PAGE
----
The Scotiabank Oil and Gas Index retreated sharply in June (-9.0 per cent m/m). While the discount on both light, sweet (-US$3.72) and Western Canadian Select (WCS) heavy crude oil (-US$16.03) relative to West Texas Intermediate (WTI).oil narrowed in June, actual prices fell to US$78 per barrel and US$66 respectively, as international oil prices lost ground.

However, Brent and WTI oil prices have rallied back to US$104 and US$89 respectively in mid-July, with geopolitical tensions ratcheting up in the Middle East.  The European Union imposed  a full embargo on Iranian oil imports on July 1, 2012 and the United States implemented sanctions on June 28, 2012.

Debate is stepping up on a new energy policy for Canada. On the proposed Northern Gateway Pipeline, the B.C. provincial government has set out five prerequisites for support of heavy oil pipeline development across B.C. and tanker traffic on the coast. Western Canada's oil output is expected to grow by about one million barrels per day (mb/d) from 2.7 mb/d in 2011 to 3.6-3.8 mb/d by 2015 (from oil sands production as well as tight oil and conventional light and heavy oil).

"In my view, developing adequate transportation infrastructure, in a timely way, to tap the fast growing markets of Asia is vital for Canada's oil patch and the Canadian economy," said Ms. Mohr.

Metals and Minerals also dropped by 1.2 per cent m/m in June, with broad-based declines in base metals, iron ore, steel additives (cobalt and molybdenum) and uranium - only partly offset by an edging up in gold prices.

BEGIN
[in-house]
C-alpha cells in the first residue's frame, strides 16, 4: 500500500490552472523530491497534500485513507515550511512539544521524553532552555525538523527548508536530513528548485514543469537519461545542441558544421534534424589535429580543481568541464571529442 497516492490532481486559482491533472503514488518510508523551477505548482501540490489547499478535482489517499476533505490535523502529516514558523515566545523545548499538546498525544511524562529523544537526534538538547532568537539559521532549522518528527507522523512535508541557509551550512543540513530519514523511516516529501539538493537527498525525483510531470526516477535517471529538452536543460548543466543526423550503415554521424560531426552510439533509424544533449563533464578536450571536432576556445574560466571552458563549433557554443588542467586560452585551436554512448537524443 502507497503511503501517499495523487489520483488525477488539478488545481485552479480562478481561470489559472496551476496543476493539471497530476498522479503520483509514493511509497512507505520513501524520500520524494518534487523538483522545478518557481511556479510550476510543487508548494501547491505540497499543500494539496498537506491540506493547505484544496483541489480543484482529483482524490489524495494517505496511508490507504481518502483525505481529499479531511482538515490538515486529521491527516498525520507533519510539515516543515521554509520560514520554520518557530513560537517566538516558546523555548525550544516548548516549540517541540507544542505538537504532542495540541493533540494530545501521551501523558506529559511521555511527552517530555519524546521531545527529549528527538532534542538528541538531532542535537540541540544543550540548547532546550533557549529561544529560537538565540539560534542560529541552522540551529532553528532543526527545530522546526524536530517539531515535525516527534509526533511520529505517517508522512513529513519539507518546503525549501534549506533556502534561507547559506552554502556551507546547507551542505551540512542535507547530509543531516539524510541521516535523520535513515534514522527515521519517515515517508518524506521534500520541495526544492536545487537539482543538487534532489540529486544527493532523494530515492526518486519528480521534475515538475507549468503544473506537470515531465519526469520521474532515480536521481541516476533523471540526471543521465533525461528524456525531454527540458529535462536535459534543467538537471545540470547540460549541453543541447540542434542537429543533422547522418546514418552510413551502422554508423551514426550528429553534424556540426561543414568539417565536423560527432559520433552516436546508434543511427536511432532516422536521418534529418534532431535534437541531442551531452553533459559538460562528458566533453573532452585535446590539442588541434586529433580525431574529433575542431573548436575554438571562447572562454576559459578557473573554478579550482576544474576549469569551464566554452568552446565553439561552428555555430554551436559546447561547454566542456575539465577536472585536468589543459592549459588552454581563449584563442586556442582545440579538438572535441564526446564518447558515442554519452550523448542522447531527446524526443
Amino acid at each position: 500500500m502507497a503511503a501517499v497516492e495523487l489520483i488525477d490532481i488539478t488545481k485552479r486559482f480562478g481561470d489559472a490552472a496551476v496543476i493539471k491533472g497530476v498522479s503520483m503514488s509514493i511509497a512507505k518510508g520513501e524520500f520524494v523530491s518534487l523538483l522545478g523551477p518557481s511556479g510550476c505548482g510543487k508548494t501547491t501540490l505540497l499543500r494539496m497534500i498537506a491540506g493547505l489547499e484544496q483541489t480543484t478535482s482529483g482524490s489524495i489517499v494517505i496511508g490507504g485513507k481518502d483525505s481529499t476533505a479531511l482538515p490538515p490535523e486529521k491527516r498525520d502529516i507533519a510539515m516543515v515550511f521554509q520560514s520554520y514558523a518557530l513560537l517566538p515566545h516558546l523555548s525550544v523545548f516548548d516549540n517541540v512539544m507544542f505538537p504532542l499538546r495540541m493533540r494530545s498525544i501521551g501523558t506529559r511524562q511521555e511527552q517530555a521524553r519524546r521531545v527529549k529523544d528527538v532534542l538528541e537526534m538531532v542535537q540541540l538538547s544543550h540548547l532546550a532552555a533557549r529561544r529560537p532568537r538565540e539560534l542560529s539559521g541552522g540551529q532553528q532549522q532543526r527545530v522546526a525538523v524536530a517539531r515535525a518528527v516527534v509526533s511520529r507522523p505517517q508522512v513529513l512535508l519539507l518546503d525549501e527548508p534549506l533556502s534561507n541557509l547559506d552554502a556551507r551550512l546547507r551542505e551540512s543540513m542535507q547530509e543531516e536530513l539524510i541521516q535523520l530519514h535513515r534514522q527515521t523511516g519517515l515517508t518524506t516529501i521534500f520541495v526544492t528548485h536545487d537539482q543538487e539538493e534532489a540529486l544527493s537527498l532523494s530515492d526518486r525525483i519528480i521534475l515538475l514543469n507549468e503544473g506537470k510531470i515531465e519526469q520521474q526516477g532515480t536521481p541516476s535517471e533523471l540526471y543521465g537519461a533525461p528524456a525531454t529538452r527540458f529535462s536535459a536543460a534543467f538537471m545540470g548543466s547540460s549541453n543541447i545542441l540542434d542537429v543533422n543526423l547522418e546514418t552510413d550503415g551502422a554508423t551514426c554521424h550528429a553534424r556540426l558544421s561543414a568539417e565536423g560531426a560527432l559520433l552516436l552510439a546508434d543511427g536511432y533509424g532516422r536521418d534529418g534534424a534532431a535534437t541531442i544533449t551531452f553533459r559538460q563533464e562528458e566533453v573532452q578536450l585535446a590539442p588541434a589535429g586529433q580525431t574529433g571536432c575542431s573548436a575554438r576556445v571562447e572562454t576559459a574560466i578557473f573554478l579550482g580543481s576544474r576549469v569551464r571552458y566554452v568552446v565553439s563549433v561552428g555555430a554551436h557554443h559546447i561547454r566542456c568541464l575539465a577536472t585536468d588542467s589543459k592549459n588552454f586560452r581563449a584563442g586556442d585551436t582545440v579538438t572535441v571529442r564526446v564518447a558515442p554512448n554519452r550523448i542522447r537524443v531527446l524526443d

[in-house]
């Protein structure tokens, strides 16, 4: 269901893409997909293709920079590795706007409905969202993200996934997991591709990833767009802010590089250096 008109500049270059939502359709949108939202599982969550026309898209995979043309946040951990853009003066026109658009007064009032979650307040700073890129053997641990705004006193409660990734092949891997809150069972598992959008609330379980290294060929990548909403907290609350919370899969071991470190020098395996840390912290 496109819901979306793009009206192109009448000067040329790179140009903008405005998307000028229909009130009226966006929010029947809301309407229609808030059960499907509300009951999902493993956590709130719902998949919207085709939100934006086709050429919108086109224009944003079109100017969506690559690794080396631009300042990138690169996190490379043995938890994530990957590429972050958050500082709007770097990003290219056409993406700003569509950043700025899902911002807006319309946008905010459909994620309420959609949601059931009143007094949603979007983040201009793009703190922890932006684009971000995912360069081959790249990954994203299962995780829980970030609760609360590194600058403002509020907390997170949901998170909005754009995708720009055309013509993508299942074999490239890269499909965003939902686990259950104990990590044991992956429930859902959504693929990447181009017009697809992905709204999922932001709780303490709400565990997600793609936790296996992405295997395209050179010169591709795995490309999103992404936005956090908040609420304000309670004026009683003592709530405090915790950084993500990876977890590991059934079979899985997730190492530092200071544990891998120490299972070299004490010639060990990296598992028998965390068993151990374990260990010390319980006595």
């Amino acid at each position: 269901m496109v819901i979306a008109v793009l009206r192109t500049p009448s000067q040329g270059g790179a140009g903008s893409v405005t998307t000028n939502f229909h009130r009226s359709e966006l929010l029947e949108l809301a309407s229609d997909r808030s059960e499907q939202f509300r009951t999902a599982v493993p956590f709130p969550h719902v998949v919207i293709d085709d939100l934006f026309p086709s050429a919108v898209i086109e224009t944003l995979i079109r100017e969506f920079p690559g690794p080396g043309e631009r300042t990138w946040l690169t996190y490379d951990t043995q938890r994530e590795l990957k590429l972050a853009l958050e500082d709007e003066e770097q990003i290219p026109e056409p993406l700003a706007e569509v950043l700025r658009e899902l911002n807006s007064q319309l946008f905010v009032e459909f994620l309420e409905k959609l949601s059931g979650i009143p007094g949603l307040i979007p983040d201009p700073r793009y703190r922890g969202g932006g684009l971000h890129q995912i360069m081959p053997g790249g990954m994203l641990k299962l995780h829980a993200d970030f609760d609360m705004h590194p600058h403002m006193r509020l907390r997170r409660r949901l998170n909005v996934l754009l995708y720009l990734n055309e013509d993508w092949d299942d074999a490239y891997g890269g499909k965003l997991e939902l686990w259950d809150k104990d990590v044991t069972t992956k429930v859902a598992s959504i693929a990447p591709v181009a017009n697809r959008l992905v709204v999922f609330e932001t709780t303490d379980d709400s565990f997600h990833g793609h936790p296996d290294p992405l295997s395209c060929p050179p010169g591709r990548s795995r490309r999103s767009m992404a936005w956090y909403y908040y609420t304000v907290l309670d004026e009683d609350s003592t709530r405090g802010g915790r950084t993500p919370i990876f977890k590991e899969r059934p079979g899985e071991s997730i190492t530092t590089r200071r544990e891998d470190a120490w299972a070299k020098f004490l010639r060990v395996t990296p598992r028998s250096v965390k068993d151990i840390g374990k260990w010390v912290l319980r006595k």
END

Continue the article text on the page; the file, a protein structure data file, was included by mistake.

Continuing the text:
On a more positive note, tightness in the global market for premium-grade hard coking coal will boost contract prices for Western Canada to a lucrative US$225 per tonne (FOB Vancouver) in the July-to-September quarter - up seven per cent from US$211 in the quarter just ended. World steel production has only edged up this year (+0.8 per cent), pointing to limited growth in underlying coking coal demand. However, force majeure by the Billiton Mitsubishi Alliance (BMA) mines in Queensland from April to mid-July has substantially tightened supplies.

Gold prices, at US$1,601 per ounce in late July, have held up well, but have failed to advance this year. Traders are awaiting further 'quantitative easing' by the U.S. Federal Reserve or the European Central Bank (ECB).

The Forest Products Index was largely flat in June, though lumber and Oriented Strand Board (OSB) prices remain well above year-ago levels.  A significant strengthening in lumber prices is expected in 2013, as a slowly improving U.S. housing market hits a wall of limited North American supply.

Scotiabank Economics provides clients with in-depth research into the factors shaping the outlook for Canada and the global economy, including macroeconomic developments, currency and capital market trends, commodity and industry performance, as well as monetary, fiscal and public policy issues.

SOURCE: Scotiabank

For further information:

Patricia Mohr, Scotiabank Economics, (416) 866-4210,; or
Devinder Lamsar, Media Communications, (416) 933-1171,